Jemima flew down onto the tarpaulin, grasped the material in her beak and hopped backwards pulling it with her. It slipped back and there was a flash as the sun glinted on the surface of the crystal. Jemima’s heart contracted painfully. The Wise Women’s crystal, so precious and sacred to their tribe had been thrown unceremoniously into the back of the sled.

She hopped back again, uncovering what looked at first sight like a pile of ropes. A closer look revealed lithe scaled bodies, flat heads with bulbous closed eyes — sleeping snakes. A shiver shook her feathered body. One more hop revealed a pair of green scaled hands with yellow taloned fingers that had been tied together at the wrist.

Jemima didn’t need to see any more. She dropped the tarp, spread her wings and took off in the direction she had come, flying as fast as her trembling wings would allow her.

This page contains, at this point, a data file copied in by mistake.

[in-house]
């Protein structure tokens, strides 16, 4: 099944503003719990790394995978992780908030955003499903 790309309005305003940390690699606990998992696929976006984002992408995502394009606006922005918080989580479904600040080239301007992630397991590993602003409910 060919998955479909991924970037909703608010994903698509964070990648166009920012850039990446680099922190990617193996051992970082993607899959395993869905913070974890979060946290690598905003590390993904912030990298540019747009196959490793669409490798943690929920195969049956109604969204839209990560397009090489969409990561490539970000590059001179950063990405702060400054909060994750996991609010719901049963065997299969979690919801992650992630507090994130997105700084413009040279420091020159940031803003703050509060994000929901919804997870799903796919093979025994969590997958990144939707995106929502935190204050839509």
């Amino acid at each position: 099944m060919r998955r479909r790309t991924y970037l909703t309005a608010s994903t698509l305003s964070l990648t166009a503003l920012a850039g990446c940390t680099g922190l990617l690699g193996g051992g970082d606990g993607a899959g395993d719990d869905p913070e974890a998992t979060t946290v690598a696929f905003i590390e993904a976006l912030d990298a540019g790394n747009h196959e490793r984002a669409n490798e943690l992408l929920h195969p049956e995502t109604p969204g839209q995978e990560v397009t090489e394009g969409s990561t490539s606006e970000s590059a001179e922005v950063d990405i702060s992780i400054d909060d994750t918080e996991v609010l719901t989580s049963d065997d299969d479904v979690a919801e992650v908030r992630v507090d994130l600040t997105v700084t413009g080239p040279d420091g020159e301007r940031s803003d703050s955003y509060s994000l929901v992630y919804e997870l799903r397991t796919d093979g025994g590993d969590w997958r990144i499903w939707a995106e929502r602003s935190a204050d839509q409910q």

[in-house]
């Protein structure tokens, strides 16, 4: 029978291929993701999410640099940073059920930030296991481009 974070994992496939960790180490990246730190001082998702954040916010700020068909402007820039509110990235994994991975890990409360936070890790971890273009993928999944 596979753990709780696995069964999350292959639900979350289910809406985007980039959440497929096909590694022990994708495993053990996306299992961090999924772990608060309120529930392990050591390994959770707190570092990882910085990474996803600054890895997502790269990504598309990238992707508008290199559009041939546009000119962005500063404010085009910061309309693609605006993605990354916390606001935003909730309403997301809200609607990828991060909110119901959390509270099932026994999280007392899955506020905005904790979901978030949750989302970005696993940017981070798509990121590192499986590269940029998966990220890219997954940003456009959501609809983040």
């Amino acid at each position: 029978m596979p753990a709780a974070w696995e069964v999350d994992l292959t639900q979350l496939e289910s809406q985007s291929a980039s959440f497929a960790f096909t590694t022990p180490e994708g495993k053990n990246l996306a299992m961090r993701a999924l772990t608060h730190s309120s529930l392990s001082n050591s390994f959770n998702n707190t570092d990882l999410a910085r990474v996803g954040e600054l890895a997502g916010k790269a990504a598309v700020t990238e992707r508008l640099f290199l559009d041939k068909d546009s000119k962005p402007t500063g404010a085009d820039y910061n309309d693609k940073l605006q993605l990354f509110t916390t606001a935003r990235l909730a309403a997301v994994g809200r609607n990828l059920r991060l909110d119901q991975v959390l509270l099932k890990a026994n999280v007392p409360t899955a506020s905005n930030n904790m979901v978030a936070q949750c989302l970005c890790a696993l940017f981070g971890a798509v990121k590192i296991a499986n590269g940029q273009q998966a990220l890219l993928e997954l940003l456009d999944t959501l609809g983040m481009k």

‘Morwain’s planning to use the gorgon to kill the dragon.’ Cressida’s voice was low and serious, her white hair pale in the moonlight.

When the eagles weren’t back by nightfall, Cressida and Gerda had saddled up and ridden out into the Forest to look for them. They’d met Daisy and Jemima who had shifted back into their human forms at dusk, trudging towards them, hunched with exhaustion, Karin perched on Daisy’s shoulder. Now they were riding back to the Wise Women’s Village, the full moon casting shadows across their path. Jemima was mounted behind Cressida and Daisy and Karin behind Gerda.

‘But how can he?’ Jemima’s forehead wrinkled. ‘Dragons are immune to the gorgon’s poisonous glare.’

‘Yes, that’s true but a gorgon’s bite will kill any creature, even an immortal one.’ Cressida replied, unconsciously fingering the bite scar on the back of her neck.

‘But even so,’ Daisy chimed in, ‘the dragon’s three times bigger than the gorgon and he breathes fire. How would he ever get her close enough?’ Cressida was silent for a moment.

‘I don’t know but we must not underestimate him, He’ll stop at nothing to bring us down. When we get back to the village, I’ll contact the dragon. Gerda, gather the others and tell them to meet in the stone circle at midnight.’ Gerda saw the questioning look on Jemima’s face and realized this needed some explaining.